Ask the Child Therapist Episode 14:

Why We Need to Stop Rescuing Our Kids

When your kids forget their homework, are you quick to rush home and hand deliver it? When your kids have an argument with their best friend are you immediately on the phone with their mom trying to reach a resolution? How often are you rescuing your kids?


As parents, we don’t want to see our children fail. We don’t want them to experience the pain we had to go through. We want to rescue them from the mistakes we made. But what if our well-intentioned behaviors have the opposite effect? What if it actually has the power to harm our children and make them ill-prepared for life?


Unfortunately, I see this time and time again in my practice. Loving, caring, considerate parents not allowing their children to fall. Not allowing their children to hit life’s bumps.


How often are you bringing forgotten lunches and homework to school? How often do fix your child's conflicts? Is rescuing our children harmful?


If we rescue our kids, they will never learn how to problem-solve.


Often parents will bring kids to my office for a plethora of behavioral issues. A common complaint I hear is, “He is constantly forgetting everything!” Now some kids have legitimate focusing and organizational issues that require additional help and support. But other kids are complacent because they have never had to worry about it. Kids have told me things like, “I don’t have to remember my stuff. My mom remembers it for me.” And sure enough, their mom is there to pick up the slack or organize their life.


I once worked with a mom who was quick to swoop in and fix any conflict her daughter had with friends. This mom had every girl in her daughter’s social circle on speed dial. When this child was young, it wasn’t that big of a deal. But as she got older, she was clueless as to how to solve her own social conflicts. She would look to her mom to continue to call, complain and negotiate her conflicts for her. Unfortunately, this became very unpopular with her friends and with her friends’ parents. This left the girl isolated and socially ostracized. We had to do damage control and teach her skills she should have naturally learned when she was little.


Why I had to reign in my own mama bear instinct.


I get how hard it is to not jump in and protect our children. This year my seven-year-old son had been complaining that his teacher called him a “chatterbox.” I didn’t think much of it, but to him it was devastating. When I saw him tear up I asked him if he wanted me to e-mail the teacher, after all, he is only in First grade I thought. He emphatically told me not to intervene. I coached him on how to tell her she was hurting his feelings. Through that coaching, he learned how to defend himself. He learned how to use words to vocalize his feelings. He learned new skills.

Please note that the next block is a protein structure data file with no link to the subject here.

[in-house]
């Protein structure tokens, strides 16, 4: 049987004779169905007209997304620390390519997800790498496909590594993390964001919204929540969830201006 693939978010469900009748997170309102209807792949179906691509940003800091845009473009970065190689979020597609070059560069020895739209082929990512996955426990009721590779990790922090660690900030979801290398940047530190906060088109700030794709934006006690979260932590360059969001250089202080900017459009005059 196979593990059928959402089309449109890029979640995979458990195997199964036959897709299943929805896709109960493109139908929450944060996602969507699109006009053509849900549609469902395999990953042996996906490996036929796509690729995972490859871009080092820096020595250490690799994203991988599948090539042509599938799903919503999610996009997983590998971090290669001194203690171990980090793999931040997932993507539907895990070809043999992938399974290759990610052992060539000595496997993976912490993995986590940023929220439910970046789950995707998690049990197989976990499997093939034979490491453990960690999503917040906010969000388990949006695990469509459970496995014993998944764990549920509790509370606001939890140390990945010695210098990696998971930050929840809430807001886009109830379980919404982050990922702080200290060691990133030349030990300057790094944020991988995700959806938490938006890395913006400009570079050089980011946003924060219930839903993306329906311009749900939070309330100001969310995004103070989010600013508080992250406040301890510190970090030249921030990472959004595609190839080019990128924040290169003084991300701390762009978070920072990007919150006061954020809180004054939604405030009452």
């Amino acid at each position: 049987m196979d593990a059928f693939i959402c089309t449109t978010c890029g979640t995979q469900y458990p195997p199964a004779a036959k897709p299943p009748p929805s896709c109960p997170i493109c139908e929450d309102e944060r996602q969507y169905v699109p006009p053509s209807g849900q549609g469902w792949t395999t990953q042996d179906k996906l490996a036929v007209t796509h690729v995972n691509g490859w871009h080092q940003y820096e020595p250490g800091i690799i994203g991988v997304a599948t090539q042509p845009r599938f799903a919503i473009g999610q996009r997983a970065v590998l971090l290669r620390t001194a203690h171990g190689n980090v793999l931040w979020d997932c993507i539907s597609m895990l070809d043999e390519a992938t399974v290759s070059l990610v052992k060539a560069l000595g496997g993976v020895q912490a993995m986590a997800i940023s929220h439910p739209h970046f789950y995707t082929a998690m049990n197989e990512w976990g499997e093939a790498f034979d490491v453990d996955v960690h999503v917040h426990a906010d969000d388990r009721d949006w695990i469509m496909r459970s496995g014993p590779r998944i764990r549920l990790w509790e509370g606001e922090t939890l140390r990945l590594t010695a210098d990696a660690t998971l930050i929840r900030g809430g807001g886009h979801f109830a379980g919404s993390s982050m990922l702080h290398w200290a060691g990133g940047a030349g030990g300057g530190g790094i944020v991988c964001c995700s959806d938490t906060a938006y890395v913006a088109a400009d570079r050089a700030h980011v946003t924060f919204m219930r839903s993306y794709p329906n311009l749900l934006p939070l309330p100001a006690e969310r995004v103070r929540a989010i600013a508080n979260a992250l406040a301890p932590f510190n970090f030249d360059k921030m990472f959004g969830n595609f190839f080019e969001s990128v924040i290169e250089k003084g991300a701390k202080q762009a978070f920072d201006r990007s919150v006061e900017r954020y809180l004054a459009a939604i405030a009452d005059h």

A few months later he complained again. I naively had thought the issue was resolved. He said, “I told her that I did not like when she called me that name.” I asked what happened after that. He said, “She never called me chatterbox again. But now she turns to the girl next to me  and says, ‘Isn’t he a chatter box?’”


Okay to say I wanted to strangle his teacher is an understatement. What is wrong with this lady? This poor boy had the courage to express his feelings and she continues to mock him. Every mama bear hair on my body was screaming, “Call her!!” I calmly asked my son, “Can I call her please?” “No, I got it.” He replied.


Initially, my gut instinct was to call her anyway. After all, he is young, he needs my help. But what about the next time this happens in his life? What about when the names are something far worse? Am I going to rescue him again and again? Can I protect him from the cruelness of the world, even when it is disguised as a teacher?


I realized that I cannot rescue him from life’s little bumps. For me to cocoon him from the harshness of the world is to not allow him to develop calluses. Something we all have to develop in order to flourish in a world that sometimes delivers harsh blows.

Selectively fight your child’s battles


Now obviously there are times when we, as parents, need to intervene. When situations are out of control. When situations are extremely abusive. When our children have tried to navigate a problem themselves and they are sinking. But we need to be selective on when we intervene. We need to ask ourselves, “Are we preventing our child from developing life skills? Are we not allowing our child to learn from the bumps we must all hit? Could we coach them through it instead?”


We all want to raise children who are adept at problem-solving life’s issues. We all want children who are resilient and are able to dust themselves off when they are knocked down. These abilities don’t pop up overnight. They are developed when they have to go to school without their homework. They are developed when they have to face angry friends and work out their differences. And they are even developed when a mean-spirited teacher doesn’t care if she is hurting their feelings. These are hard lessons for us as parents to stomach, but the man or woman that will bloom from these bumps will make it worth it.


What are your thoughts on rescuing kids? Leave a comment below. Do you know someone who could benefit from hearing this? Share this article with them.

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